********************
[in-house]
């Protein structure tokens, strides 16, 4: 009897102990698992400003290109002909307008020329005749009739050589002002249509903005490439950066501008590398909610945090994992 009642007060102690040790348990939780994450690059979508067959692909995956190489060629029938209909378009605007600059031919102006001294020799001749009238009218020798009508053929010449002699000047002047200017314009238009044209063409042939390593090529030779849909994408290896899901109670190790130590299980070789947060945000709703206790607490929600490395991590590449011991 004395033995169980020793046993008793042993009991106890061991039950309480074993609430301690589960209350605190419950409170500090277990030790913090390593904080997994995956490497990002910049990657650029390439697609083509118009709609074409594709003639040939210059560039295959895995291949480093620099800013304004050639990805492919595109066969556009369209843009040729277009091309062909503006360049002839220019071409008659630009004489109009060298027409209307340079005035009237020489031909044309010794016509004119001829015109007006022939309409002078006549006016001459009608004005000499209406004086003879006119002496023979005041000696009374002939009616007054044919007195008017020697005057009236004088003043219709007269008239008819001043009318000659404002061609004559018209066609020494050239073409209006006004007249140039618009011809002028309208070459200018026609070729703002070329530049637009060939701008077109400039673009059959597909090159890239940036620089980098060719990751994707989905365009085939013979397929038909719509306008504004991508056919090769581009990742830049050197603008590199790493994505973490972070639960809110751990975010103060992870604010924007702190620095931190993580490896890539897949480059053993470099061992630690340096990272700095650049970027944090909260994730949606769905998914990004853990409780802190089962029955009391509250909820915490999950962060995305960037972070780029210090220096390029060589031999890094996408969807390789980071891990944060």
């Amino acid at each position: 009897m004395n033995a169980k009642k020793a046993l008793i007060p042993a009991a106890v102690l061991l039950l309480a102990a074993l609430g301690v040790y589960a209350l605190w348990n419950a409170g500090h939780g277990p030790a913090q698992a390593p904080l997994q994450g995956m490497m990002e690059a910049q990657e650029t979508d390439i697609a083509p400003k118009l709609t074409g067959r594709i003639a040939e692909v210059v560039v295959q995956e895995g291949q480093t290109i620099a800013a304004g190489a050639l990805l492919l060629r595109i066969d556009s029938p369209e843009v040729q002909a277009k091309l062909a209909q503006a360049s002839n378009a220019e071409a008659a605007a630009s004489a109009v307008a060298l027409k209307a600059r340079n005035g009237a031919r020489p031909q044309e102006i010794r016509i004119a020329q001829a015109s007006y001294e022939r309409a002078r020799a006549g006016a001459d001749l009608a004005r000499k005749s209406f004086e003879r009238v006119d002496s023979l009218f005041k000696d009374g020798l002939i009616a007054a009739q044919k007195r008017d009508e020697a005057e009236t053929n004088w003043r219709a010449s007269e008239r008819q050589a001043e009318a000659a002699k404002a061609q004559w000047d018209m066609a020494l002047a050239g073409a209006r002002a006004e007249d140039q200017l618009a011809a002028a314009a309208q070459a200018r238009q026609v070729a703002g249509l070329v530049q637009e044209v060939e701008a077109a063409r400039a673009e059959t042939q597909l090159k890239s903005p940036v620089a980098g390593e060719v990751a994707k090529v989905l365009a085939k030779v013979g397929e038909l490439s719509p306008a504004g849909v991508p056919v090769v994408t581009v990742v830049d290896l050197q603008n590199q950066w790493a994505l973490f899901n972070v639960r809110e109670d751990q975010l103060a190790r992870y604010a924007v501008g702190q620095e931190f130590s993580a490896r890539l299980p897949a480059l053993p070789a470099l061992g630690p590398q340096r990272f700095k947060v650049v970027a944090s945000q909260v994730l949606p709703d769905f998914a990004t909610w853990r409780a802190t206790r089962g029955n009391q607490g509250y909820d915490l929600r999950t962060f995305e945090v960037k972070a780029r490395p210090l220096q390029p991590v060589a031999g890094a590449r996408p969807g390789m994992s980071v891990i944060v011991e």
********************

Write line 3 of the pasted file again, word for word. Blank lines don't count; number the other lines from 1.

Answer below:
């Amino acid at each position: 009897m004395n033995a169980k009642k020793a046993l008793i007060p042993a009991a106890v102690l061991l039950l309480a102990a074993l609430g301690v040790y589960a209350l605190w348990n419950a409170g500090h939780g277990p030790a913090q698992a390593p904080l997994q994450g995956m490497m990002e690059a910049q990657e650029t979508d390439i697609a083509p400003k118009l709609t074409g067959r594709i003639a040939e692909v210059v560039v295959q995956e895995g291949q480093t290109i620099a800013a304004g190489a050639l990805l492919l060629r595109i066969d556009s029938p369209e843009v040729q002909a277009k091309l062909a209909q503006a360049s002839n378009a220019e071409a008659a605007a630009s004489a109009v307008a060298l027409k209307a600059r340079n005035g009237a031919r020489p031909q044309e102006i010794r016509i004119a020329q001829a015109s007006y001294e022939r309409a002078r020799a006549g006016a001459d001749l009608a004005r000499k005749s209406f004086e003879r009238v006119d002496s023979l009218f005041k000696d009374g020798l002939i009616a007054a009739q044919k007195r008017d009508e020697a005057e009236t053929n004088w003043r219709a010449s007269e008239r008819q050589a001043e009318a000659a002699k404002a061609q004559w000047d018209m066609a020494l002047a050239g073409a209006r002002a006004e007249d140039q200017l618009a011809a002028a314009a309208q070459a200018r238009q026609v070729a703002g249509l070329v530049q637009e044209v060939e701008a077109a063409r400039a673009e059959t042939q597909l090159k890239s903005p940036v620089a980098g390593e060719v990751a994707k090529v989905l365009a085939k030779v013979g397929e038909l490439s719509p306008a504004g849909v991508p056919v090769v994408t581009v990742v830049d290896l050197q603008n590199q950066w790493a994505l973490f899901n972070v639960r809110e109670d751990q975010l103060a190790r992870y604010a924007v501008g702190q620095e931190f130590s993580a490896r890539l299980p897949a480059l053993p070789a470099l061992g630690p590398q340096r990272f700095k947060v650049v970027a944090s945000q909260v994730l949606p709703d769905f998914a990004t909610w853990r409780a802190t206790r089962g029955n009391q607490g509250y909820d915490l929600r999950t962060f995305e945090v960037k972070a780029r490395p210090l220096q390029p991590v060589a031999g890094a590449r996408p969807g390789m994992s980071v891990i944060v011991e």